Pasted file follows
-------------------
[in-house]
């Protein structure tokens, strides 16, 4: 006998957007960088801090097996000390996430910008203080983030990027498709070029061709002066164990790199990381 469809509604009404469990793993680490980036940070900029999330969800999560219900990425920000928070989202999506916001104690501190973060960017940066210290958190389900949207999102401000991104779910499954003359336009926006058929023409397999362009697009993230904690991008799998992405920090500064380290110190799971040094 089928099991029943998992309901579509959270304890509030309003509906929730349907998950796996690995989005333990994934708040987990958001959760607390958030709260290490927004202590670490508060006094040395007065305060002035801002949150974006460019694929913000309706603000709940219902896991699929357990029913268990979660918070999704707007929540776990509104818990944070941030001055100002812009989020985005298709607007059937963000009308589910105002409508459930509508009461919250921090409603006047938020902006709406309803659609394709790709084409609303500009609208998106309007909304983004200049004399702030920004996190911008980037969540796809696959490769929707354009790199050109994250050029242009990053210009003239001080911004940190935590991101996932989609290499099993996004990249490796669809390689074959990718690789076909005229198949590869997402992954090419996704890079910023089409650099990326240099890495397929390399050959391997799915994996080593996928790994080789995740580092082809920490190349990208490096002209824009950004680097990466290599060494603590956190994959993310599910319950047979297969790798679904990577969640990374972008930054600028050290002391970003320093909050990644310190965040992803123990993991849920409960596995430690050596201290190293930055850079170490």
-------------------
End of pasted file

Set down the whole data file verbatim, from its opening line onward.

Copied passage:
[in-house]
């Protein structure tokens, strides 16, 4: 006998957007960088801090097996000390996430910008203080983030990027498709070029061709002066164990790199990381 469809509604009404469990793993680490980036940070900029999330969800999560219900990425920000928070989202999506916001104690501190973060960017940066210290958190389900949207999102401000991104779910499954003359336009926006058929023409397999362009697009993230904690991008799998992405920090500064380290110190799971040094 089928099991029943998992309901579509959270304890509030309003509906929730349907998950796996690995989005333990994934708040987990958001959760607390958030709260290490927004202590670490508060006094040395007065305060002035801002949150974006460019694929913000309706603000709940219902896991699929357990029913268990979660918070999704707007929540776990509104818990944070941030001055100002812009989020985005298709607007059937963000009308589910105002409508459930509508009461919250921090409603006047938020902006709406309803659609394709790709084409609303500009609208998106309007909304983004200049004399702030920004996190911008980037969540796809696959490769929707354009790199050109994250050029242009990053210009003239001080911004940190935590991101996932989609290499099993996004990249490796669809390689074959990718690789076909005229198949590869997402992954090419996704890079910023089409650099990326240099890495397929390399050959391997799915994996080593996928790994080789995740580092082809920490190349990208490096002209824009950004680097990466290599060494603590956190994959993310599910319950047979297969790798679904990577969640990374972008930054600028050290002391970003320093909050990644310190965040992803123990993991849920409960596995430690050596201290190293930055850079170490």